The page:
Product development is no easy feat in any space, particularly if you are creating something from scratch. In this post, we will break down the steps you need to go through to bring your product from idea to creation. Luckily garments can be much less complex than any gadget related product, or something which is very difficult to place within a traditional category e.g. those scooter type devices you can kneel on when your leg is in a cast. Once dubbed the “kneel chair” by a close friend of mine. But anyway I digress.
Here are the steps I suggest in creating your product range as part of your men’s fashion range:
- Source a reputable Fashion Designer
- Create a Tech Pack
- Source a Supplier
1. Source a reputable Fashion Designer
In order to convey your range to any potential suppliers, investors or new employees, or among your team, you are going to need a way to communicate your product range visually. To do this you will need to enlist a fashion designer who not only knows how to sketch your product but also knows what is and is not feasible when it comes to garment design. Despite what you might think they are actually not that expensive. In total at the time, we paid in and around €40 for our initial designs. Again, Fiverr and Upworkare good places to source a fashion designer, but you could also use an agency like Image Coming Soon or Morris Fashion Consultancy.
As with the branding covered in our previous blog post, the end result is always much better when requirements are clearly specified upfront before handing them to your designer.
2. Create a Tech Pack
The tech pack is pretty much the industry standard in specifying every measurement in your garment and the detail of every last button and thread. These are usually a little more costly than the design. The timing of this one is also tricky because it can be a bit of a chicken and egg situation as to whether you will do a sample before your tech pack, or do a tech pack first and then sample. The main thing is that your designer is flexible enough to work revisions into your pricing so that either way you can come back and get the tech pack right regardless of whether you sample first or afterward.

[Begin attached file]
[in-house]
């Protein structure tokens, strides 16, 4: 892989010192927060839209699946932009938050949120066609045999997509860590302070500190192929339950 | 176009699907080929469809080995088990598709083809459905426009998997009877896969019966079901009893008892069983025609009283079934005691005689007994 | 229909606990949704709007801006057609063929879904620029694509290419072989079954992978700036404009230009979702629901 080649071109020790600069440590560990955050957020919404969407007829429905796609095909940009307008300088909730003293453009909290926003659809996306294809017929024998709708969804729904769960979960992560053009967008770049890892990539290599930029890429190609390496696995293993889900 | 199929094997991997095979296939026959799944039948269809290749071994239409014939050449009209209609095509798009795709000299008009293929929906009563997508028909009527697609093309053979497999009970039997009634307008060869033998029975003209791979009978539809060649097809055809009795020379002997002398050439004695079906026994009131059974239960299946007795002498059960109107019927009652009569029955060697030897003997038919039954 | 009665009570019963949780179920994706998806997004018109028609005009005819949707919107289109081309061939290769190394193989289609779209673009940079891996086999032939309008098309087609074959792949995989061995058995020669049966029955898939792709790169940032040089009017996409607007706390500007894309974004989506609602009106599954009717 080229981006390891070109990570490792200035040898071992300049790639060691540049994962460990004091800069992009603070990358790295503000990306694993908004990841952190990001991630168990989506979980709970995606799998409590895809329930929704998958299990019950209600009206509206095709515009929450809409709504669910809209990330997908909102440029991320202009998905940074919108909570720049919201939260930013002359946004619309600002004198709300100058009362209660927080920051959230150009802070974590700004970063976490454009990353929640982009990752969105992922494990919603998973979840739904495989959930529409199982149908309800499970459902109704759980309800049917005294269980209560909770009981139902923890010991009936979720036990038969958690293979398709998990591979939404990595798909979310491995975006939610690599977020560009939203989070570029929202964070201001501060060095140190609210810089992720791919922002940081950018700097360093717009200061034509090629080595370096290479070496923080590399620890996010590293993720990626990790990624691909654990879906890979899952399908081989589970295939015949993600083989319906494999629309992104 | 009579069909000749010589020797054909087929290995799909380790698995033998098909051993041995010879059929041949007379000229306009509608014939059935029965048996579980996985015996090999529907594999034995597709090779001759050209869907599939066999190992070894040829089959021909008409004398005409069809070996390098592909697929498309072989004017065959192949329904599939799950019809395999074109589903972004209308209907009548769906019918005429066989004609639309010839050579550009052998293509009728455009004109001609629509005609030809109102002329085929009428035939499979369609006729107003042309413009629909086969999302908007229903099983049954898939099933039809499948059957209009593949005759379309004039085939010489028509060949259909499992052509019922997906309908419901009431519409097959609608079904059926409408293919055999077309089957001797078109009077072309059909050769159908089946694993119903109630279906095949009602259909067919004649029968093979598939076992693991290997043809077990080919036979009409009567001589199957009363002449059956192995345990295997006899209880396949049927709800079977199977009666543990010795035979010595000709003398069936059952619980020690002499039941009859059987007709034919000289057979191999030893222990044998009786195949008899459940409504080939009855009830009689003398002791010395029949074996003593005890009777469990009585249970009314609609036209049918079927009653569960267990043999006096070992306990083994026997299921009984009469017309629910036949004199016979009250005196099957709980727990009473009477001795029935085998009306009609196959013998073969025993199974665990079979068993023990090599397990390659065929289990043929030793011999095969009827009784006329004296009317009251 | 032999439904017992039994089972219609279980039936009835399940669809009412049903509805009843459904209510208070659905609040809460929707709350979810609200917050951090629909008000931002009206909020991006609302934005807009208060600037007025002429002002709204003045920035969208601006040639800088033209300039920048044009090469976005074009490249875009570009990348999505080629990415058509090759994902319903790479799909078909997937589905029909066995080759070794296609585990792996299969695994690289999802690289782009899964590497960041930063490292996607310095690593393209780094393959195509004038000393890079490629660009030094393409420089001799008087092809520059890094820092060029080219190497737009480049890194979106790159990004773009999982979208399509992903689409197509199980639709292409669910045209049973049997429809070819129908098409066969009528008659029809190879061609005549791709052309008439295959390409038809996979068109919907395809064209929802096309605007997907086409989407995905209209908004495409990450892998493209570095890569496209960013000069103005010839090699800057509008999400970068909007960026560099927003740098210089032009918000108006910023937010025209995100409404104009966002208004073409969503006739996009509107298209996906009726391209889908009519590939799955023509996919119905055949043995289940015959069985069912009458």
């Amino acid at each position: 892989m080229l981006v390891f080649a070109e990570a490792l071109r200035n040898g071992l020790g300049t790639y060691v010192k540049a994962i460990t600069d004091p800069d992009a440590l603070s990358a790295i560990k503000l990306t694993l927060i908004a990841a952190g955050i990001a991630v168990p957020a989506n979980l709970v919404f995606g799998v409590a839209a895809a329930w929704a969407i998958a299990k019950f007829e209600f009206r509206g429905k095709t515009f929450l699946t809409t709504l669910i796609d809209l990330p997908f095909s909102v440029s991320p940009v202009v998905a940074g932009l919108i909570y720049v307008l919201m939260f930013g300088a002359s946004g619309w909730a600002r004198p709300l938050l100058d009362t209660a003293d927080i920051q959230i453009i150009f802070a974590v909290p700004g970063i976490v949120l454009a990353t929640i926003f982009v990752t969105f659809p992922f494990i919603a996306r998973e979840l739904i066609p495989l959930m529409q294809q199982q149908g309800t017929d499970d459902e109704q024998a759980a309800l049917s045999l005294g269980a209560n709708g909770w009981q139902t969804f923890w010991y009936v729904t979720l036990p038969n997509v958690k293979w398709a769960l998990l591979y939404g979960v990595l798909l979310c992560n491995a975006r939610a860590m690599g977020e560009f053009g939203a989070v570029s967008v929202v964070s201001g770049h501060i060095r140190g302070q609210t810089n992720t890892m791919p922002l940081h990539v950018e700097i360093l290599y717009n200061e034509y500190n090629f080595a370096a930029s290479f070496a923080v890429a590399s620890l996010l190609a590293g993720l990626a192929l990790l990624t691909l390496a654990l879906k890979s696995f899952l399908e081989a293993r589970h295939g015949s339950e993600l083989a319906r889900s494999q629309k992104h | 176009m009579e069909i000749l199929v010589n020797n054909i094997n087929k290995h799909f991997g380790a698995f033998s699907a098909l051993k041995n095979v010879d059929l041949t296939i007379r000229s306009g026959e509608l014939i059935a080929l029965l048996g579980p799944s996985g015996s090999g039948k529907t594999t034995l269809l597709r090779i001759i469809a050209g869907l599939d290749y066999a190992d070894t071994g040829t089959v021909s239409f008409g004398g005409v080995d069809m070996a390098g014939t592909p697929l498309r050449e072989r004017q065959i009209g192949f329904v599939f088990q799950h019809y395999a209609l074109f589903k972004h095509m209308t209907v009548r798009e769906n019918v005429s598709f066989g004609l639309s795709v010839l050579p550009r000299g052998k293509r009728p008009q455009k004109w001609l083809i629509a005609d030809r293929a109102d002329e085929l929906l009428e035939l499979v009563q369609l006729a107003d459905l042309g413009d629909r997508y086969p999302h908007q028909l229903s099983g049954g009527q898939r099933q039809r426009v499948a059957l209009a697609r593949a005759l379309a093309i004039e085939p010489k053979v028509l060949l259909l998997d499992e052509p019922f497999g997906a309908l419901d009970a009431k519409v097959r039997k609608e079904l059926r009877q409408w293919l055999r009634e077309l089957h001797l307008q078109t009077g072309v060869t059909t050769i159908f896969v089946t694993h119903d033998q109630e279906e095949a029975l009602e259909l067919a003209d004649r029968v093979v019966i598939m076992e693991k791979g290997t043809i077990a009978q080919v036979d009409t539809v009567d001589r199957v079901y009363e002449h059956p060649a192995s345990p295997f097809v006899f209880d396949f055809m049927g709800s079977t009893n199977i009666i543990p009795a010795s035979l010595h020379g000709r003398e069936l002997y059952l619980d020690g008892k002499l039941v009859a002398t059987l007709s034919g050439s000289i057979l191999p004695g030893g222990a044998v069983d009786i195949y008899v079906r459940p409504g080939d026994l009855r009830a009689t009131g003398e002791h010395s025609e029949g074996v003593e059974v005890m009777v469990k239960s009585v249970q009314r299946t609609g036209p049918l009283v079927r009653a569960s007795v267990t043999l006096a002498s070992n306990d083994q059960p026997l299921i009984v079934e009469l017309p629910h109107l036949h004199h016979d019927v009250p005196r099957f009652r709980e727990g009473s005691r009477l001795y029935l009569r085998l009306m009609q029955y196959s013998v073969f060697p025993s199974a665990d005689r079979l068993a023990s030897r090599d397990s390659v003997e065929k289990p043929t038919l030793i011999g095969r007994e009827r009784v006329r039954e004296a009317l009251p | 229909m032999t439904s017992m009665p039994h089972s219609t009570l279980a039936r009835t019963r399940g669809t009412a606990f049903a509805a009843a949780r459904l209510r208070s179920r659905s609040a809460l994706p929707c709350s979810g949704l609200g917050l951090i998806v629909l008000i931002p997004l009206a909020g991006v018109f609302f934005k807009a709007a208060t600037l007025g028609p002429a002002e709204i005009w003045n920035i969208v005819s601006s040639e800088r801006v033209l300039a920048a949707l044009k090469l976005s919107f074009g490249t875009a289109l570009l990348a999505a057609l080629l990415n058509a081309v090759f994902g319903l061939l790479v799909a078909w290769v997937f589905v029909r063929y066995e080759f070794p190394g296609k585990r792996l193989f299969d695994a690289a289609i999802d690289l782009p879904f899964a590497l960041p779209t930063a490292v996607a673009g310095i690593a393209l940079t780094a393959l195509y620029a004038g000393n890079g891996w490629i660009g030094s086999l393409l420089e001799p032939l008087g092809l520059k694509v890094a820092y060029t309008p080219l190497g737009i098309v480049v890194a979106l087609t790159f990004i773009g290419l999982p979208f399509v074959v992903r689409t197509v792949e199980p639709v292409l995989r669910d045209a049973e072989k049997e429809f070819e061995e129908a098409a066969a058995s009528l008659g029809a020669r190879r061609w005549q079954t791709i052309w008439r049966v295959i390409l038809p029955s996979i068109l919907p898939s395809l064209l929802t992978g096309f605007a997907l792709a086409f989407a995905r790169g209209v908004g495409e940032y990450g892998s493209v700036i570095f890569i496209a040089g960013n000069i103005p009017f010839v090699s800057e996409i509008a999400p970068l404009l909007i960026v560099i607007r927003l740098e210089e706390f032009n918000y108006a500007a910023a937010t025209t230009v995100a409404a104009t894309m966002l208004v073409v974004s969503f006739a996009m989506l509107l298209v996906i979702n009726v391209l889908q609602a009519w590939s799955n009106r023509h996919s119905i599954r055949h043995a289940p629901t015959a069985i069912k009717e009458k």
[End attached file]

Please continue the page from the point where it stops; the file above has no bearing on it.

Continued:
3. Source a Supplier
This is certainly not easy and has been an outright nightmare for us considering that our garment has 27 panels, and we are very much ahead of the curve when it comes to applying activewear clothing to traditional buttoned garments. Usually, factories do one or the other. I do have no doubt that the industry will catch up with consumer preferences for fitted and comfortable clothing and in a decade it will be easier to source this kind of garment.
Another issue is quantity and cost. We were once in discussions with the owner of an ISO approved 600 staff factory in India who could manufacture our shirts for between $2 and $5 per garment, and even pay their staff to continue education. A dream come true, right? The only problem is that they wanted a Minimum Order Quantity (MOQ) of 30,000 garments.
I would suggest working with a sourcing agent or one of the aforementioned fashion agencies who also work this into their service offering. It is not an easy task and if you are not well versed in the industry, you may waste an enormous amount of time on this stumbling block.
If you are determined though on building up your own contact base and finding them yourself, then I would recommend getting yourself to Munich every February for ISPO. This is a trade show where you have 16 massive exhibition halls filled with suppliers in the sports industry, including factories who work with stretch fabrics. If it is outside of the scope of activewear, then you need to get to PremiereVision in Paris.